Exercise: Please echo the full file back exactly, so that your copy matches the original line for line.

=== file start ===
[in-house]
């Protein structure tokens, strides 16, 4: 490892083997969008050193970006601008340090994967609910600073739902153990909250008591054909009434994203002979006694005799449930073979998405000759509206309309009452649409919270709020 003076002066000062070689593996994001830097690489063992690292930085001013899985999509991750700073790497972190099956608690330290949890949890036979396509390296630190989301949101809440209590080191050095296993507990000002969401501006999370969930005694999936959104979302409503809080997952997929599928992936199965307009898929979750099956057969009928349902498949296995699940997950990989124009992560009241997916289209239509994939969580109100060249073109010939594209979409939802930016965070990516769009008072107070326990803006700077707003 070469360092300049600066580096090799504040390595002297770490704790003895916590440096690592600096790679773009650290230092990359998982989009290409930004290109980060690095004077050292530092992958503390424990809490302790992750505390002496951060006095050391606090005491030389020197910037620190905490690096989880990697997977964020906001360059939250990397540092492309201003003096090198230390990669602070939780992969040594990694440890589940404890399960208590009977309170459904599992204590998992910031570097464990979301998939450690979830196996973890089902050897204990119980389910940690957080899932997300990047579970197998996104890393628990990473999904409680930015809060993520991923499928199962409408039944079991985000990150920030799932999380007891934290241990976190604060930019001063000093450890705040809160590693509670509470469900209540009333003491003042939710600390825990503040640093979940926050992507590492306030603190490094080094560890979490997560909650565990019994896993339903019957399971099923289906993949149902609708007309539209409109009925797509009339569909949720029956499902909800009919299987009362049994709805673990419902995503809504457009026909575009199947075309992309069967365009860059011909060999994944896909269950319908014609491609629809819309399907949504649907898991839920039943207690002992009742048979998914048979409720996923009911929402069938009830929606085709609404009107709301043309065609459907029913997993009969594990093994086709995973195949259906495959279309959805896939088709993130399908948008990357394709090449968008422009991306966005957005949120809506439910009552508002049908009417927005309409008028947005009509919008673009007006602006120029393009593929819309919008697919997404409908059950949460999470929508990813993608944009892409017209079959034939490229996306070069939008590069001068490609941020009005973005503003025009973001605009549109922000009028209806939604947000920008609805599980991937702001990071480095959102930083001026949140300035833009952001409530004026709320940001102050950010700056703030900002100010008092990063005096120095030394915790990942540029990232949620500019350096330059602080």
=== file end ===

[in-house]
């Protein structure tokens, strides 16, 4: 490892083997969008050193970006601008340090994967609910600073739902153990909250008591054909009434994203002979006694005799449930073979998405000759509206309309009452649409919270709020 003076002066000062070689593996994001830097690489063992690292930085001013899985999509991750700073790497972190099956608690330290949890949890036979396509390296630190989301949101809440209590080191050095296993507990000002969401501006999370969930005694999936959104979302409503809080997952997929599928992936199965307009898929979750099956057969009928349902498949296995699940997950990989124009992560009241997916289209239509994939969580109100060249073109010939594209979409939802930016965070990516769009008072107070326990803006700077707003 070469360092300049600066580096090799504040390595002297770490704790003895916590440096690592600096790679773009650290230092990359998982989009290409930004290109980060690095004077050292530092992958503390424990809490302790992750505390002496951060006095050391606090005491030389020197910037620190905490690096989880990697997977964020906001360059939250990397540092492309201003003096090198230390990669602070939780992969040594990694440890589940404890399960208590009977309170459904599992204590998992910031570097464990979301998939450690979830196996973890089902050897204990119980389910940690957080899932997300990047579970197998996104890393628990990473999904409680930015809060993520991923499928199962409408039944079991985000990150920030799932999380007891934290241990976190604060930019001063000093450890705040809160590693509670509470469900209540009333003491003042939710600390825990503040640093979940926050992507590492306030603190490094080094560890979490997560909650565990019994896993339903019957399971099923289906993949149902609708007309539209409109009925797509009339569909949720029956499902909800009919299987009362049994709805673990419902995503809504457009026909575009199947075309992309069967365009860059011909060999994944896909269950319908014609491609629809819309399907949504649907898991839920039943207690002992009742048979998914048979409720996923009911929402069938009830929606085709609404009107709301043309065609459907029913997993009969594990093994086709995973195949259906495959279309959805896939088709993130399908948008990357394709090449968008422009991306966005957005949120809506439910009552508002049908009417927005309409008028947005009509919008673009007006602006120029393009593929819309919008697919997404409908059950949460999470929508990813993608944009892409017209079959034939490229996306070069939008590069001068490609941020009005973005503003025009973001605009549109922000009028209806939604947000920008609805599980991937702001990071480095959102930083001026949140300035833009952001409530004026709320940001102050950010700056703030900002100010008092990063005096120095030394915790990942540029990232949620500019350096330059602080």